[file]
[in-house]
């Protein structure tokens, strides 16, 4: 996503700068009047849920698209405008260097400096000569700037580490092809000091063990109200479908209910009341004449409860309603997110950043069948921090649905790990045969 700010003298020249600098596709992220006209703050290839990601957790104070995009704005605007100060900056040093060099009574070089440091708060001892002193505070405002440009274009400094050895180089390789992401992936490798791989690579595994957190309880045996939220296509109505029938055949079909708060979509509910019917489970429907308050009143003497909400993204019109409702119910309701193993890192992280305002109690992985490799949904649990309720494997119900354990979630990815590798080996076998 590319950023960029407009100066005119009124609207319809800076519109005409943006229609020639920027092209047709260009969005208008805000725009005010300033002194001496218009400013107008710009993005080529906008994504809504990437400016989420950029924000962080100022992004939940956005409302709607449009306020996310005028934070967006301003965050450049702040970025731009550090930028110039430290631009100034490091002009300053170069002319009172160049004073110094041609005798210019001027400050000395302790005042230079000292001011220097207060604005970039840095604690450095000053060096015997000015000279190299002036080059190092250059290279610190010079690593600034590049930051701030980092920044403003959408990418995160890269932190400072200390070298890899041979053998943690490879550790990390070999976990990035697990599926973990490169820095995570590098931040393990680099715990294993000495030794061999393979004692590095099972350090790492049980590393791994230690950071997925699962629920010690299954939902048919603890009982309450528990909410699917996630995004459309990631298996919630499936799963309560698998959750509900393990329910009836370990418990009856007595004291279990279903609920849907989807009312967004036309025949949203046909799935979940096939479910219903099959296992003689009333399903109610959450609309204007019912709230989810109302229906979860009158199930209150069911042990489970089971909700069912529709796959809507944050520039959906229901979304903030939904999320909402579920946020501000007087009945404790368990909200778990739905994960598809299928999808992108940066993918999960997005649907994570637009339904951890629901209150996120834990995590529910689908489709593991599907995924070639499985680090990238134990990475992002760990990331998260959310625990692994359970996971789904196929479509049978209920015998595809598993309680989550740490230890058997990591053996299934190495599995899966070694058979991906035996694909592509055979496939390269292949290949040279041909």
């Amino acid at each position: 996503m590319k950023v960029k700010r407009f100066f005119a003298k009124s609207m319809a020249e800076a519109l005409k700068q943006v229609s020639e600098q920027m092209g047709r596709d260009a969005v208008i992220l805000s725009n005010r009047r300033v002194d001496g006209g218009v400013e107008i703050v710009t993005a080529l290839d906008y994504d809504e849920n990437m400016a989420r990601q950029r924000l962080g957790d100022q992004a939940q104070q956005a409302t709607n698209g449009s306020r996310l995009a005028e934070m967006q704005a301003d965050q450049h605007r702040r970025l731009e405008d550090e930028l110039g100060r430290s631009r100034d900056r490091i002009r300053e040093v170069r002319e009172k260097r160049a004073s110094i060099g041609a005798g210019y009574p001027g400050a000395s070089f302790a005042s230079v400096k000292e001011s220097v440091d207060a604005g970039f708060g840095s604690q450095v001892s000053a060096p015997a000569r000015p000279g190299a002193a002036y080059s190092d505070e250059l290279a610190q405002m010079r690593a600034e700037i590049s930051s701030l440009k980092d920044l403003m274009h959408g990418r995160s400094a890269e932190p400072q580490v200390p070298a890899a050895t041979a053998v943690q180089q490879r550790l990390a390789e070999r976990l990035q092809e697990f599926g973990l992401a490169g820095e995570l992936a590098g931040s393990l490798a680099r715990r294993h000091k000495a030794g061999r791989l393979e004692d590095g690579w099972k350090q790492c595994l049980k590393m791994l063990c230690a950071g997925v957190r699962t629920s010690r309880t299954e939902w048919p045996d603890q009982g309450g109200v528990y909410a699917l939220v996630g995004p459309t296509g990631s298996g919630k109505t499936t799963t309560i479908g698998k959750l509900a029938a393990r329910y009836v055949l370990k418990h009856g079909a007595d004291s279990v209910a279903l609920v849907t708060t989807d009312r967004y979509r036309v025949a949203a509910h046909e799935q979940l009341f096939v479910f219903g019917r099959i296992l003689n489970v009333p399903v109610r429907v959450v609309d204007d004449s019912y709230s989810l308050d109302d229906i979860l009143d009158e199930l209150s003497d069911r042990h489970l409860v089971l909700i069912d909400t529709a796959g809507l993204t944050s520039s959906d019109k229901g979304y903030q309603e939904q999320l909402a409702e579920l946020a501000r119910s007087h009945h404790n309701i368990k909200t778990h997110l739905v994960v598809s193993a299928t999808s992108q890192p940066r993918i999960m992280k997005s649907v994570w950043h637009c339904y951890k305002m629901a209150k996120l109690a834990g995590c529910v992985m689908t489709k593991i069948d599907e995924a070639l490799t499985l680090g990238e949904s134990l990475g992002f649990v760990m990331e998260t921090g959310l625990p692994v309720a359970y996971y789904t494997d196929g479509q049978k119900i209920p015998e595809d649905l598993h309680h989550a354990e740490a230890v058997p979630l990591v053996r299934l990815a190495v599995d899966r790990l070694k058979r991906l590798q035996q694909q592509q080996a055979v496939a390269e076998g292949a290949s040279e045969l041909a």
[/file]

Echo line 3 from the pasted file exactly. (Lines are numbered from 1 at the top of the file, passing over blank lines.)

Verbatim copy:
């Amino acid at each position: 996503m590319k950023v960029k700010r407009f100066f005119a003298k009124s609207m319809a020249e800076a519109l005409k700068q943006v229609s020639e600098q920027m092209g047709r596709d260009a969005v208008i992220l805000s725009n005010r009047r300033v002194d001496g006209g218009v400013e107008i703050v710009t993005a080529l290839d906008y994504d809504e849920n990437m400016a989420r990601q950029r924000l962080g957790d100022q992004a939940q104070q956005a409302t709607n698209g449009s306020r996310l995009a005028e934070m967006q704005a301003d965050q450049h605007r702040r970025l731009e405008d550090e930028l110039g100060r430290s631009r100034d900056r490091i002009r300053e040093v170069r002319e009172k260097r160049a004073s110094i060099g041609a005798g210019y009574p001027g400050a000395s070089f302790a005042s230079v400096k000292e001011s220097v440091d207060a604005g970039f708060g840095s604690q450095v001892s000053a060096p015997a000569r000015p000279g190299a002193a002036y080059s190092d505070e250059l290279a610190q405002m010079r690593a600034e700037i590049s930051s701030l440009k980092d920044l403003m274009h959408g990418r995160s400094a890269e932190p400072q580490v200390p070298a890899a050895t041979a053998v943690q180089q490879r550790l990390a390789e070999r976990l990035q092809e697990f599926g973990l992401a490169g820095e995570l992936a590098g931040s393990l490798a680099r715990r294993h000091k000495a030794g061999r791989l393979e004692d590095g690579w099972k350090q790492c595994l049980k590393m791994l063990c230690a950071g997925v957190r699962t629920s010690r309880t299954e939902w048919p045996d603890q009982g309450g109200v528990y909410a699917l939220v996630g995004p459309t296509g990631s298996g919630k109505t499936t799963t309560i479908g698998k959750l509900a029938a393990r329910y009836v055949l370990k418990h009856g079909a007595d004291s279990v209910a279903l609920v849907t708060t989807d009312r967004y979509r036309v025949a949203a509910h046909e799935q979940l009341f096939v479910f219903g019917r099959i296992l003689n489970v009333p399903v109610r429907v959450v609309d204007d004449s019912y709230s989810l308050d109302d229906i979860l009143d009158e199930l209150s003497d069911r042990h489970l409860v089971l909700i069912d909400t529709a796959g809507l993204t944050s520039s959906d019109k229901g979304y903030q309603e939904q999320l909402a409702e579920l946020a501000r119910s007087h009945h404790n309701i368990k909200t778990h997110l739905v994960v598809s193993a299928t999808s992108q890192p940066r993918i999960m992280k997005s649907v994570w950043h637009c339904y951890k305002m629901a209150k996120l109690a834990g995590c529910v992985m689908t489709k593991i069948d599907e995924a070639l490799t499985l680090g990238e949904s134990l990475g992002f649990v760990m990331e998260t921090g959310l625990p692994v309720a359970y996971y789904t494997d196929g479509q049978k119900i209920p015998e595809d649905l598993h309680h989550a354990e740490a230890v058997p979630l990591v053996r299934l990815a190495v599995d899966r790990l070694k058979r991906l590798q035996q694909q592509q080996a055979v496939a390269e076998g292949a290949s040279e045969l041909a």